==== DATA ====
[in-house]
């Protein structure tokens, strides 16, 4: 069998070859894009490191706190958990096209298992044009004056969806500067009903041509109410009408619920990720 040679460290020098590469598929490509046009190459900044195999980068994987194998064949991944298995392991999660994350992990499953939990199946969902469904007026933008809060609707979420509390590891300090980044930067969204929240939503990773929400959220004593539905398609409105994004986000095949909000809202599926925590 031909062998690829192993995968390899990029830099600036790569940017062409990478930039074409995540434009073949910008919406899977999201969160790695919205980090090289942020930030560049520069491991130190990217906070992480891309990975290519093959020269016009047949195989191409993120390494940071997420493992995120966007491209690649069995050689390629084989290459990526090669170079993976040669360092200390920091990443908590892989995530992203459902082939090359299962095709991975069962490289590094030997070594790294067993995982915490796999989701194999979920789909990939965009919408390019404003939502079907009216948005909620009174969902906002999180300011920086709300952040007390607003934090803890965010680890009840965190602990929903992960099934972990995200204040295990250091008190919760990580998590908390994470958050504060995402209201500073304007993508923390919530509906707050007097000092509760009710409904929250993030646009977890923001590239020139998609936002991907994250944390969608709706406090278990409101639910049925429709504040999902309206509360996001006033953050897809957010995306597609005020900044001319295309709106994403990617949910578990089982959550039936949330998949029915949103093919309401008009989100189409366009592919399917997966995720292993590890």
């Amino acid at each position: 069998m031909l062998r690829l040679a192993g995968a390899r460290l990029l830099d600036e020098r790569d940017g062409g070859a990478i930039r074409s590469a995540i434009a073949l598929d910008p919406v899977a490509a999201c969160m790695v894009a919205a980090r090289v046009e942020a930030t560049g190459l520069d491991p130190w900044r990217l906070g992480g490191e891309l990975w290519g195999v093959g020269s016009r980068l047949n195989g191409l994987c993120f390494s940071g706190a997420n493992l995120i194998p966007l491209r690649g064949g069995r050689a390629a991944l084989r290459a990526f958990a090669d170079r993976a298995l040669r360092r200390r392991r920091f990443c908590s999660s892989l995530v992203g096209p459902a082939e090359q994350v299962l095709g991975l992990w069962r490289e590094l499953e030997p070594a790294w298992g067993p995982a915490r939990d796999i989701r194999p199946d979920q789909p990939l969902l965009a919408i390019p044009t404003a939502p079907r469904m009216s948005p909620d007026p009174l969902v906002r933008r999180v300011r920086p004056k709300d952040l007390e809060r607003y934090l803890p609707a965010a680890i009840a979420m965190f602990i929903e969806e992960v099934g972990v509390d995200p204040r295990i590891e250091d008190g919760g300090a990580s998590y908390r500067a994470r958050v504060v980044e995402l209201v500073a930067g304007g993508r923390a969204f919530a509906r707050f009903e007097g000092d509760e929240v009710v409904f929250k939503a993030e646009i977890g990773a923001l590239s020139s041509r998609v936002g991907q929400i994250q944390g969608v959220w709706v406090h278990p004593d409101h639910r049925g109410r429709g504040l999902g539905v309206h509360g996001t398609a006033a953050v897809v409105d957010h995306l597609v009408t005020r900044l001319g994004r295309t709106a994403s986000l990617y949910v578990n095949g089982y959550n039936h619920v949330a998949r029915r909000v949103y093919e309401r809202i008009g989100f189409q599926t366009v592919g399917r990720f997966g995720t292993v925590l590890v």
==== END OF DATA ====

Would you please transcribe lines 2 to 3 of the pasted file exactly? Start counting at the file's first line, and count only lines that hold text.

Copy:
């Protein structure tokens, strides 16, 4: 069998070859894009490191706190958990096209298992044009004056969806500067009903041509109410009408619920990720 040679460290020098590469598929490509046009190459900044195999980068994987194998064949991944298995392991999660994350992990499953939990199946969902469904007026933008809060609707979420509390590891300090980044930067969204929240939503990773929400959220004593539905398609409105994004986000095949909000809202599926925590 031909062998690829192993995968390899990029830099600036790569940017062409990478930039074409995540434009073949910008919406899977999201969160790695919205980090090289942020930030560049520069491991130190990217906070992480891309990975290519093959020269016009047949195989191409993120390494940071997420493992995120966007491209690649069995050689390629084989290459990526090669170079993976040669360092200390920091990443908590892989995530992203459902082939090359299962095709991975069962490289590094030997070594790294067993995982915490796999989701194999979920789909990939965009919408390019404003939502079907009216948005909620009174969902906002999180300011920086709300952040007390607003934090803890965010680890009840965190602990929903992960099934972990995200204040295990250091008190919760990580998590908390994470958050504060995402209201500073304007993508923390919530509906707050007097000092509760009710409904929250993030646009977890923001590239020139998609936002991907994250944390969608709706406090278990409101639910049925429709504040999902309206509360996001006033953050897809957010995306597609005020900044001319295309709106994403990617949910578990089982959550039936949330998949029915949103093919309401008009989100189409366009592919399917997966995720292993590890």
């Amino acid at each position: 069998m031909l062998r690829l040679a192993g995968a390899r460290l990029l830099d600036e020098r790569d940017g062409g070859a990478i930039r074409s590469a995540i434009a073949l598929d910008p919406v899977a490509a999201c969160m790695v894009a919205a980090r090289v046009e942020a930030t560049g190459l520069d491991p130190w900044r990217l906070g992480g490191e891309l990975w290519g195999v093959g020269s016009r980068l047949n195989g191409l994987c993120f390494s940071g706190a997420n493992l995120i194998p966007l491209r690649g064949g069995r050689a390629a991944l084989r290459a990526f958990a090669d170079r993976a298995l040669r360092r200390r392991r920091f990443c908590s999660s892989l995530v992203g096209p459902a082939e090359q994350v299962l095709g991975l992990w069962r490289e590094l499953e030997p070594a790294w298992g067993p995982a915490r939990d796999i989701r194999p199946d979920q789909p990939l969902l965009a919408i390019p044009t404003a939502p079907r469904m009216s948005p909620d007026p009174l969902v906002r933008r999180v300011r920086p004056k709300d952040l007390e809060r607003y934090l803890p609707a965010a680890i009840a979420m965190f602990i929903e969806e992960v099934g972990v509390d995200p204040r295990i590891e250091d008190g919760g300090a990580s998590y908390r500067a994470r958050v504060v980044e995402l209201v500073a930067g304007g993508r923390a969204f919530a509906r707050f009903e007097g000092d509760e929240v009710v409904f929250k939503a993030e646009i977890g990773a923001l590239s020139s041509r998609v936002g991907q929400i994250q944390g969608v959220w709706v406090h278990p004593d409101h639910r049925g109410r429709g504040l999902g539905v309206h509360g996001t398609a006033a953050v897809v409105d957010h995306l597609v009408t005020r900044l001319g994004r295309t709106a994403s986000l990617y949910v578990n095949g089982y959550n039936h619920v949330a998949r029915r909000v949103y093919e309401r809202i008009g989100f189409q599926t366009v592919g399917r990720f997966g995720t292993v925590l590890v």